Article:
The sun is shining, the snow has melted, and Blue Metropolis just announced their 2016 program. Spring has come to Montreal!
For those not familiar, Blue Met is the annual literary festival of the Blue Metropolis Foundation, which has been bringing people together in Montreal since 1997 to promote reading, writing, and education, focusing on a diverse range of authors and creators from Canada and around the world. While they spotlight Canadian authors, with five languages represented, the scope is undoubtedly international.
Blue Met’s commitment to linguistic and cultural diversity is seen foremost in the literary prizes they bestow. The Grand Prix littéraire is often given to a major Canadian writer – names like Margaret Atwood and Dany Laferrière – but also to international writers like Amitav Ghosh and Maryse Condé. This year’s winner is Anne Carson, which is very exciting particularly given the rarity of her public appearances.
The Mots Pour Changer/Words to Change Prize is presented to an author whose work particularly espouses intercultural understanding, and this year’s winner is Ivoirian Abdourahman Waberi, best known for his novel Les Etats-Unis d’Afrique. I’m perhaps most excited about seeing the winner of the Premio Metropolis Azul, Valeria Luiselli, author of the everyone’s-talking-about-it novel The Story of My Teeth.
This year’s First Nations Literary Prize goes to Thomas King, a Canadian author of Greek and Cherokee descent. And finally, the festival has instituted this year the Literary Diversity Prize for a First Publication, to be given to an “écrivain issu de l’immigration” (which is the French turn of phrase for “immigrant writer”) who lives in Montreal, and this year it will be the Ghayas Hacham for his novel Play Boys.
The Blue Metropolis Foundation is not just a major supporter of diversity in literature, they are also engaged in the creation of diverse communities. This is evidenced nowhere more so than in this year’s “Syria Series,” a grouping of events designed to welcome Syrians to Montreal, many of whom are here as part of Justin Trudeau’s 2015 plan aimed at resettling 25,000 Syrian refugees in Canada during the beginning of this year. There’s also the Children’s Festival, which is full of exciting events for kids and their parents, from storytimes to meet-the-authors to poetry activities. It’s fantastic to see a whole festival dedicated to giving a voice to kids, especially considering how little say they have in the adult world. One theme running through the festival is literature’s relationship to personal well-being. A series called “Books, Body & Soul” incorporates healing and reading. And as with last year’s program, there are several creativity and mental health workshops.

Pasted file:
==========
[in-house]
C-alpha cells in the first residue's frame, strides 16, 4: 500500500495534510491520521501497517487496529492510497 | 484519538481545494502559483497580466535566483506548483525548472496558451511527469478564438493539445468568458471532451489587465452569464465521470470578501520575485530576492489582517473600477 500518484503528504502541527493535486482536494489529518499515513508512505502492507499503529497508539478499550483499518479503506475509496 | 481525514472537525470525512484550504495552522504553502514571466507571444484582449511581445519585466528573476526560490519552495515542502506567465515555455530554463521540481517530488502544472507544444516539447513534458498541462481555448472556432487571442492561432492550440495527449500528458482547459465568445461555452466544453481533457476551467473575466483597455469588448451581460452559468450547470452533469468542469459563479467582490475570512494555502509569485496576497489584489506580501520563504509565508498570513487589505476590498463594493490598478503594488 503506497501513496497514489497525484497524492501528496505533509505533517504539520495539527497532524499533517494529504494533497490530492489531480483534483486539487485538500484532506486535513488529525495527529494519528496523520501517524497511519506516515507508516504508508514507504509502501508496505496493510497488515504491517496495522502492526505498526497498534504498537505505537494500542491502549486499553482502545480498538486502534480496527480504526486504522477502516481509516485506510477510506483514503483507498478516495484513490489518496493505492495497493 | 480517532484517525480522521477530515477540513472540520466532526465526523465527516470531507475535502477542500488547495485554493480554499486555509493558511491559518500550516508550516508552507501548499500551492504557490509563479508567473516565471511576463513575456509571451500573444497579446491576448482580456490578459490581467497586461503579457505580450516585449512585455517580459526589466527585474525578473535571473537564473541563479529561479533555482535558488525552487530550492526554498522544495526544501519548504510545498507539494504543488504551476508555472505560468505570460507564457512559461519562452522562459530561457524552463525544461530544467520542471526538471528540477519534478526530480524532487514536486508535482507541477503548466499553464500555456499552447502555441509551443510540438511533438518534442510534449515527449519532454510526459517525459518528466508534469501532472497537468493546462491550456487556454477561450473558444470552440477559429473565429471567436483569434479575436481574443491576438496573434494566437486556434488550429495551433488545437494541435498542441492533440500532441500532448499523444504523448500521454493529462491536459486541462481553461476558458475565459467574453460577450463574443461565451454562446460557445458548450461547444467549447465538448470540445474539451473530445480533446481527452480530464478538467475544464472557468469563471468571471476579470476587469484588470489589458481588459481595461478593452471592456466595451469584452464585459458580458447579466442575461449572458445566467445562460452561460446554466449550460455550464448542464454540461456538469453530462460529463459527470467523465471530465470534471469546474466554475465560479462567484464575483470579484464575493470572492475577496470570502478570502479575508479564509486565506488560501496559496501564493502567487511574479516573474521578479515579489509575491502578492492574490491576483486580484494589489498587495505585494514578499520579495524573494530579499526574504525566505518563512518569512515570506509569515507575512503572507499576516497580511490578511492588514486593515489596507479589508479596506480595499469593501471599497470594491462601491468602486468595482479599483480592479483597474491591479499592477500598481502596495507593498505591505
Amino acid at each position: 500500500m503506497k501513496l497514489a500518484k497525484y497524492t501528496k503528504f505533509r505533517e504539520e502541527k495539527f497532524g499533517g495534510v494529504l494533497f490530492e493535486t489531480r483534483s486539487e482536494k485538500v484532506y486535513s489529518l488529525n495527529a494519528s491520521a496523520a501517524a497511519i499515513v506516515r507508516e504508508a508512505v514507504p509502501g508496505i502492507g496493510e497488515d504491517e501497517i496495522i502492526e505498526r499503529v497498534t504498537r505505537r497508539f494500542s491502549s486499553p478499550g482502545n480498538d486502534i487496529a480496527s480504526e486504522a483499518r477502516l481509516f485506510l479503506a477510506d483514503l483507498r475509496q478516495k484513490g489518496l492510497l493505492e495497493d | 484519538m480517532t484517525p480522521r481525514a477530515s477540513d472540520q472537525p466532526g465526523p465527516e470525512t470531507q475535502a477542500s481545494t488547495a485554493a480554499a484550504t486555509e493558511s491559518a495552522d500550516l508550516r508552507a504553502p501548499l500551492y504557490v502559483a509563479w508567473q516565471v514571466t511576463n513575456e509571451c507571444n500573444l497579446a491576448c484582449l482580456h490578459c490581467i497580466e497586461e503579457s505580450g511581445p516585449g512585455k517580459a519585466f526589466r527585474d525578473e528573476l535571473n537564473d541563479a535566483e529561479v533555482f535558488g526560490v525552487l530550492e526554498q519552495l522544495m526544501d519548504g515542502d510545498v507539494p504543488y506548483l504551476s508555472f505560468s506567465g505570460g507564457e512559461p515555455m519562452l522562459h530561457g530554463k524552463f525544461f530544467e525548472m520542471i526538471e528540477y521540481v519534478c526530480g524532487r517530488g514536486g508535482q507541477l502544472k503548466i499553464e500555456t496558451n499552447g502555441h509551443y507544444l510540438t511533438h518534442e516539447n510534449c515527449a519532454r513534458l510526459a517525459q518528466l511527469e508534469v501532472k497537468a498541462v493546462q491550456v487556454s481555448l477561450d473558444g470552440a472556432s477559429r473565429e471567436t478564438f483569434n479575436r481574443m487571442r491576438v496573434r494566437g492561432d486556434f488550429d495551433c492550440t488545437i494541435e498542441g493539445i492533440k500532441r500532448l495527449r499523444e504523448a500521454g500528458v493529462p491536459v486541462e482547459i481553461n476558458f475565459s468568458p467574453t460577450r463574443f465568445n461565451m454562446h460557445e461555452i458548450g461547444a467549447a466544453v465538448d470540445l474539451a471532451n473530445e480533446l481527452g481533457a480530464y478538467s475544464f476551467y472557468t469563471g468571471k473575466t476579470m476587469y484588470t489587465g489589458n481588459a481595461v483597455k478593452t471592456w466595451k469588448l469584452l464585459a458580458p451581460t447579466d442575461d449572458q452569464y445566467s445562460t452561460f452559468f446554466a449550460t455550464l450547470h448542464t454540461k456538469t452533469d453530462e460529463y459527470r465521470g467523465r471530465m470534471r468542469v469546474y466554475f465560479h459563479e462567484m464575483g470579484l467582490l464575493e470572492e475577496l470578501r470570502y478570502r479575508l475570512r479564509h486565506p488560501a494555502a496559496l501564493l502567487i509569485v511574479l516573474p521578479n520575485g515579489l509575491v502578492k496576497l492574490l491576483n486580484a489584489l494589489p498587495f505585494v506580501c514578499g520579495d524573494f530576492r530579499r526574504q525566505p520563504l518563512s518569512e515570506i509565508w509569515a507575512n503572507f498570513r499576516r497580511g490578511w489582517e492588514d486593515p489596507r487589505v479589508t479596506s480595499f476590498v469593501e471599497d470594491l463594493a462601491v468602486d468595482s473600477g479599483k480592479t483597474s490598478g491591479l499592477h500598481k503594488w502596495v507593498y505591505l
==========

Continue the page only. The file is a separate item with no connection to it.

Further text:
As a newcomer to the festival last year, my favorite thing about Blue Met was the vibe. It is hard to describe the ambiance exactly, but it’s more than just the friendly crowd. There’s something about the spring air being good for your body and all the books being good for your soul. (Plus, I get a real kick out of switching between English and French every three seconds like a true Montrealer.) The festival creates a spirit of inclusiveness and collaboration, diversity and interdisciplinarity. That’s something we often pay lip service to, but these folks are creating it.